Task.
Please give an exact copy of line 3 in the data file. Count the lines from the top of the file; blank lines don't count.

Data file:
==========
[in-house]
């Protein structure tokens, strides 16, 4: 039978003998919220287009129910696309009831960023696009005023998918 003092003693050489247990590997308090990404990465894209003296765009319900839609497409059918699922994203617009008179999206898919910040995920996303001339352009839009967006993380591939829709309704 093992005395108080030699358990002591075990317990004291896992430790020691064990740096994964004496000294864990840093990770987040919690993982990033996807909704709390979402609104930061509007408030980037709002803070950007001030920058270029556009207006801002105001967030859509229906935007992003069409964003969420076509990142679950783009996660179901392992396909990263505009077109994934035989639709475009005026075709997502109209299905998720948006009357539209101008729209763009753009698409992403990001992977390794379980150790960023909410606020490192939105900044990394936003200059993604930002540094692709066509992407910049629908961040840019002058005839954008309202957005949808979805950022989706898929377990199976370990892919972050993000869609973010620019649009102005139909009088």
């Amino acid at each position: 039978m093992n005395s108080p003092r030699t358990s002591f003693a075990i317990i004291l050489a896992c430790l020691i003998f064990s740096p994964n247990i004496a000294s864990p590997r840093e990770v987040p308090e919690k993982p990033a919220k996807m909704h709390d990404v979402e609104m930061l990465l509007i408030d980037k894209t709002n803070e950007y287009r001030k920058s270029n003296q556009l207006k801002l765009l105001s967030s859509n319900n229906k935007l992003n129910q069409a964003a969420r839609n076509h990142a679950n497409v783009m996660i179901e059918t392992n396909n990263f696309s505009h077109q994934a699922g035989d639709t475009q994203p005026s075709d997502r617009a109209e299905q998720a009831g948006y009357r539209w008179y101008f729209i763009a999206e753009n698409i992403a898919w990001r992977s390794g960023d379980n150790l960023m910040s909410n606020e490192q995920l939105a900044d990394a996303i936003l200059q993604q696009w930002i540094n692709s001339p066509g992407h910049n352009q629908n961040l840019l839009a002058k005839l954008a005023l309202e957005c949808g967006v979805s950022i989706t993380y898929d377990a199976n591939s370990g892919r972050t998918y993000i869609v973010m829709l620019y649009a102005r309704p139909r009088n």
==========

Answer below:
């Amino acid at each position: 039978m093992n005395s108080p003092r030699t358990s002591f003693a075990i317990i004291l050489a896992c430790l020691i003998f064990s740096p994964n247990i004496a000294s864990p590997r840093e990770v987040p308090e919690k993982p990033a919220k996807m909704h709390d990404v979402e609104m930061l990465l509007i408030d980037k894209t709002n803070e950007y287009r001030k920058s270029n003296q556009l207006k801002l765009l105001s967030s859509n319900n229906k935007l992003n129910q069409a964003a969420r839609n076509h990142a679950n497409v783009m996660i179901e059918t392992n396909n990263f696309s505009h077109q994934a699922g035989d639709t475009q994203p005026s075709d997502r617009a109209e299905q998720a009831g948006y009357r539209w008179y101008f729209i763009a999206e753009n698409i992403a898919w990001r992977s390794g960023d379980n150790l960023m910040s909410n606020e490192q995920l939105a900044d990394a996303i936003l200059q993604q696009w930002i540094n692709s001339p066509g992407h910049n352009q629908n961040l840019l839009a002058k005839l954008a005023l309202e957005c949808g967006v979805s950022i989706t993380y898929d377990a199976n591939s370990g892919r972050t998918y993000i869609v973010m829709l620019y649009a102005r309704p139909r009088n």